A student of mine told me that thirty years ago, a sheikh from the extremist Palestinian Hamas movement predicted that in 2022, between the month of Ramadan and the month of June, Israel will be destroyed. He asked if I thought there was a chance that this could happen. I told him he can sleep quietly because it won’t, not now. However, if we continue to conduct ourselves as we have been so far, we will not exist for long. The nations voted to establish a Jewish state because deep down, they await and long for our spiritual awakening—to set an example of brotherly love and mutual responsibility. If we live up to their dream, they will rally behind us, including Hamas. If we disappoint them, they will revoke Israel.
Since the inception of our nation, we have been obligated to serve as “a light to the nations, to open blind eyes, to bring out prisoners from the dungeon, and those who dwell in darkness from the prison” (Isaiah 42:6-7). We have never been relieved from duty, and the fact that the nations hold us to a higher standard proves that they still expect us to lead by example.
It is no coincidence that the two dominant religions—Christianity and Islam—emerged from Judaism. However, because the example we currently give is one of division and hatred, this is the treatment we get from the world. If we injected a different spirit into the world, the world would be different, and so would the way the world treats the Jews in general, and Israel in particular.
This is why it is written in The Book of Zohar (Aharei Mot) that after Israel make peace among themselves, “By your merit, there will be peace in the world.” This is also why Rav Kook wrote around the time of World War I, “If we were ruined and the world was ruined with us through unfounded hatred, we will be rebuilt and the world will be rebuilt with us through unfounded love.”
It follows that the world will not like us, or even accept us as long as we do not like one another. However, if we do accept and like one another, the world will embrace us and support us because we will be setting the example it expects to see from us.
Our internal cohesion or lack thereof determines everything that happens, not only among Jews, but in general. Everyone senses this but us. You can often hear antisemites blaming Jews for all the problems in the world. This is a testimony to the fact that they see us as responsible for the well-being of the world. And they are right, since through our own unity or disunity we make the world choose unity or division. If humanity chose unity, there would be no problems anywhere. Since it chooses division, there is no solution to any of our problems, and more of them keep piling up.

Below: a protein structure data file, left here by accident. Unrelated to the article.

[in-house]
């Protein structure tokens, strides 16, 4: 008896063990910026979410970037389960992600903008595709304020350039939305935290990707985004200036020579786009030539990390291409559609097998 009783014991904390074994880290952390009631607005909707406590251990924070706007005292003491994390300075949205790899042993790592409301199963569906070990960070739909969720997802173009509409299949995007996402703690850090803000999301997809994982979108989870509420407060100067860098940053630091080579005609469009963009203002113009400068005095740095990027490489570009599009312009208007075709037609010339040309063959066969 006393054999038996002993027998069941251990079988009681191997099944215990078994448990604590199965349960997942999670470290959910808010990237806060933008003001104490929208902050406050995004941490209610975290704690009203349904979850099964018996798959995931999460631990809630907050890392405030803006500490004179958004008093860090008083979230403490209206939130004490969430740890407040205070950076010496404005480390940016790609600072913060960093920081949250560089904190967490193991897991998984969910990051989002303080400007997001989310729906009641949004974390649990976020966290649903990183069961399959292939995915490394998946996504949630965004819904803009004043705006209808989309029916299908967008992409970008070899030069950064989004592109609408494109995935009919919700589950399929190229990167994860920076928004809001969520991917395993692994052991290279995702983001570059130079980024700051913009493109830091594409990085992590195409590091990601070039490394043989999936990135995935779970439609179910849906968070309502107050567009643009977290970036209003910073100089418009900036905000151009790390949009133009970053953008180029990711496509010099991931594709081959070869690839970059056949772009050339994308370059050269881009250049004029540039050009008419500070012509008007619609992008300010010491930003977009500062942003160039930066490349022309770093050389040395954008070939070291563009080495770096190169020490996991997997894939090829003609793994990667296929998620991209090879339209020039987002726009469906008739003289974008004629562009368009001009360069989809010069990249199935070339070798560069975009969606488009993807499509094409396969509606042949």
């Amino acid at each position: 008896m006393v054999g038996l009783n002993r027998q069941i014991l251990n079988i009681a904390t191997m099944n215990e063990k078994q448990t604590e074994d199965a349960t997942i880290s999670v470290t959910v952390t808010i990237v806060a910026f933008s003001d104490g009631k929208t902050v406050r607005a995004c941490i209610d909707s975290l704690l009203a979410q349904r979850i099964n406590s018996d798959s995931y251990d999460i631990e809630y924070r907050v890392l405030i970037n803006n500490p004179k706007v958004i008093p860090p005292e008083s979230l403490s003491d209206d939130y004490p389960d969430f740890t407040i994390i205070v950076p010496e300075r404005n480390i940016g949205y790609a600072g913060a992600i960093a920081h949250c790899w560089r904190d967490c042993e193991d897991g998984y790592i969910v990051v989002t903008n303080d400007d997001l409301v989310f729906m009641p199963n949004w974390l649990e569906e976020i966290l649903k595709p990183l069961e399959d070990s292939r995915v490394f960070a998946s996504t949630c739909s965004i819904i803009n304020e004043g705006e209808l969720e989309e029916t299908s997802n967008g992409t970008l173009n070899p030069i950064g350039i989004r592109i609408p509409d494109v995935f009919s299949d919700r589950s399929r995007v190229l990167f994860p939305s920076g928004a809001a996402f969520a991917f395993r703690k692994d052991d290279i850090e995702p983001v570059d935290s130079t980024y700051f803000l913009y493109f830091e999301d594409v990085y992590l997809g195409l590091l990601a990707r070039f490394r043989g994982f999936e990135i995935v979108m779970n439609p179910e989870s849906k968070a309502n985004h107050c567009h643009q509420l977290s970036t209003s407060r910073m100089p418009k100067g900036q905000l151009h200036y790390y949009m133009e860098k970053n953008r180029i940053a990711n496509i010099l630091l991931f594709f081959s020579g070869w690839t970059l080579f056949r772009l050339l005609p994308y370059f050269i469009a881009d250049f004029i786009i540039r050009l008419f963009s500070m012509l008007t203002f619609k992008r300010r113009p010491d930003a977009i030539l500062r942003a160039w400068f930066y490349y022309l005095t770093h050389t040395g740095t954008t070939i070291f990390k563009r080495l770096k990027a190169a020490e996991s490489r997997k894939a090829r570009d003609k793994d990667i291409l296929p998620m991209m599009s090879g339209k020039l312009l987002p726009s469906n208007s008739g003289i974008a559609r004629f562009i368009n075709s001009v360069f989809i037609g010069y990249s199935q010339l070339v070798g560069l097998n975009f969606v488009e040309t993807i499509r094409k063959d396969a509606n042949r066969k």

Whatever we are, shines on the world. If we are “a light to the nations,” the world shines with us. If we are “a darkness to the nations,” the world darkens with us and hates us for it.
It is all a question of our internal unity. We need not please or appease anyone; we should only try to—after two millennia of hatred and division—love one another, as one man with one heart, just as we were at the moment of the birth of our nation.
This is the solution to the problems of the world, and to the grievances that the world has against us. This is why when seeking solutions to America’s social problems, the most notorious antisemite in American history, Henry Ford, founder of the auto company, recommended looking into the ancient Jewish society, before it fell into unfounded hatred: “Modern reformers, who are constructing model social systems, … would do well to look into the social system under which the early Jews were organized.”
Indeed, the world waits for Israel.
A Palestinian burns an Israeli flag during a rally to show solidarity with al-Aqsa mosque, in Gaza City October 17, 2014. (Reuters)
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